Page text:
BioXcel planning pivotal trial of BXCL501 for Alzheimer’s agitation

In Care study to test therapy in nursing, assisted living facility patients

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by Andrea Lobo |

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BioXcel Therapeutics plans to launch a pivotal Phase 3 in-care trial — one involving patients in nursing or assisted living facilities — to continue to evaluate BXCL501 (dexmedetomidine sublingual film) for the acute treatment of agitation in patients with Alzheimer’s disease dementia.

BXCL501 is an experimental orally dissolving film formulation of dexmedetomidine that has shown benefits in treating agitation episodes in people with Alzheimer’s who also experience related dementia.

This trial aims to provide additional efficacy and safety data on BXCL501 at a 60 microgram (mcg) dose, given over 12 weeks or about three months.

“This represents a major milestone since there is no U.S. regulatory precedent for episodic treatment of [agitation associated with Alzheimer’s dementia],” Vincent O’Neill, MD, BioXcel’s chief of product development and medical officer, said in a company press release. “We are now intensely focused on advancing this important program,” he added.

BioXcel is seeking to expand the number of Alzheimer’s patients treated with its investigational therapy, which already has been evaluated in earlier Phase 3 trials dubbed TRANQUILITY II and TRANQUILITY III. The company’s decision to begin the TRANQUILITY in-care trial leverages two meetings with the U.S. Food and Drug Administration (FDA), which clarified the next steps for the clinical development of BXCL501.

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Active ingredient in BXCL501 has sedative and anti-anxiety effects

The active agent in BXCL501 is dexmedetomidine, which activates alpha-2a adrenergic receptors in the brain, having sedative and anti-anxiety effects. Igalmi, another oral film formulation of dexmedetomidine developed by BioXcel, is approved in the U.S. to treat agitation in people with schizophrenia or bipolar disorder.

The planned trial is expected to enroll about 150 people with Alzheimer’s disease dementia and episodic agitation, who live in nursing or assisted living facilities, and in memory care units.  The company also plans to include about 20 patients evaluated in the home setting. Included in the trial will be patients, age 55 and older, with mild to severe dementia and cognitive impairment, as measured by the mini-mental state examination (MMSE). Each will be randomly assigned to the treatment or a placebo.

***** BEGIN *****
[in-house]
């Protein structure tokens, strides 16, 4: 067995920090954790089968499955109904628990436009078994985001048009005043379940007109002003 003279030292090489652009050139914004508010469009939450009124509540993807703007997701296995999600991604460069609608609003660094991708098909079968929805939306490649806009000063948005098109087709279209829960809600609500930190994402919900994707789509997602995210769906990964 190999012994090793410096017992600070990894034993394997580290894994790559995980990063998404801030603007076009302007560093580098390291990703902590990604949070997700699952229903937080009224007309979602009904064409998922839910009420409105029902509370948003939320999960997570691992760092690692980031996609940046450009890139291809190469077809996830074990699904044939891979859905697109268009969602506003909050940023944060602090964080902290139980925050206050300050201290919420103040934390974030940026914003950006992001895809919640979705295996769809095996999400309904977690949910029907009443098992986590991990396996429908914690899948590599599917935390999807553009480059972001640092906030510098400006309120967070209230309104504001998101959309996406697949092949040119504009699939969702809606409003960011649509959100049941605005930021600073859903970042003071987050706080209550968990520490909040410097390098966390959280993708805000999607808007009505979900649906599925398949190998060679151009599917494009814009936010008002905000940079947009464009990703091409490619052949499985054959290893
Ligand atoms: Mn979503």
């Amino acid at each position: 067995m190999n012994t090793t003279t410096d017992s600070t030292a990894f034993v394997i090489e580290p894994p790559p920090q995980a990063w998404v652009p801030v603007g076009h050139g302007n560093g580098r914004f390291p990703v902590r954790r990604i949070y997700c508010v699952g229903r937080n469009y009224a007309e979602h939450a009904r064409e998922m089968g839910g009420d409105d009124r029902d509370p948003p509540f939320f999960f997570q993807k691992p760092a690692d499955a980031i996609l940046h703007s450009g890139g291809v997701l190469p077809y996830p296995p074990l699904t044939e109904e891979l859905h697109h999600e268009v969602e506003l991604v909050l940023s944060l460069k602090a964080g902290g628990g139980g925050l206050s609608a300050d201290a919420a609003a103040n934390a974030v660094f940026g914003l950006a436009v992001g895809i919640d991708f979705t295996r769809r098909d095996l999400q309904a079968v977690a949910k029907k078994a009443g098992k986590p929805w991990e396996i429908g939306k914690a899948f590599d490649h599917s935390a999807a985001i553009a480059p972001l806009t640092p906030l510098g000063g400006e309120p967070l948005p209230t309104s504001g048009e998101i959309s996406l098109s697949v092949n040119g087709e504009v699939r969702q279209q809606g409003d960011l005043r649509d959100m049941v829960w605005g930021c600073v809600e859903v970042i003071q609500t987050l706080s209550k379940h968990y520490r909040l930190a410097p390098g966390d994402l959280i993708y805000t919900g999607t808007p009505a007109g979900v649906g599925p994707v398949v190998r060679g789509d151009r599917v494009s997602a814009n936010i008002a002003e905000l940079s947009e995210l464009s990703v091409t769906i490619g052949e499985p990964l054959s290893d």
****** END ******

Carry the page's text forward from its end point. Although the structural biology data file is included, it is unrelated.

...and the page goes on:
The under-the-tongue, or sublingual, dissolving thin film contains 60 mcg of BXCL501. It or a placebo will be self-administered by the patients whenever agitation occurs.

The trial’s main efficacy goal is to evaluate changes in agitation, measured by the Positive and Negative Syndrome Scale-Excitatory Component (PEC). The assessment will be done within two hours of each dose, and compared with measures at the trial’s start, or baseline. Continued evaluations also will be performed using the Pittsburgh Agitation Scale (PAS). In both scales, lower scores indicate less agitation.

The researchers also plan to include complementary efficacy measures, particularly the global impression of change in agitation.

“The design of our upcoming TRANQUILITY In-Care trial largely mirrors TRANQUILITY II, which demonstrated positive efficacy and safety results with a 60 mcg dose of BXCL501,” O’Neill said.

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Treatment seen to reduce agitation in patients with different forms of dementia

Topline data from the Phase 3 TRANQUILITY II trial (NCT05271552) were reported by the company last year. Use of the therapy was shown to significantly ease episodes of agitation in Alzheimer’s disease patients with mild to moderate dementia who did not require much daily assistance.

A total of 149 patients were included in the study, and all were given the medication, or a placebo, whenever they experienced an agitation episode.  The results showed that patients receiving the 60 mcg treatment dose saw a 39% reduction in the PEC score compared with those on the placebo.

The treatment also was found to be generally safe and well tolerated, with no serious side effects reported. Another similar trial, TRANQUILITY III (NCT05665088), which was assessing the therapy in patients with more advanced dementia, was terminated last year due to business reasons not related to safety or efficacy.

Previous positive data from the Phase 1/ 2 TRANQUILITY trial (NCT04251910), completed in 2022, showed the therapy was well tolerated and could rapidly decrease agitation in patients with different forms of dementia.

BXCL501 received FDA Breakthrough Therapy Designation in 2021 for the treatment of agitation associated with dementia. That designation is meant to accelerate the development and review of therapy candidates for serious or life-threatening diseases or conditions.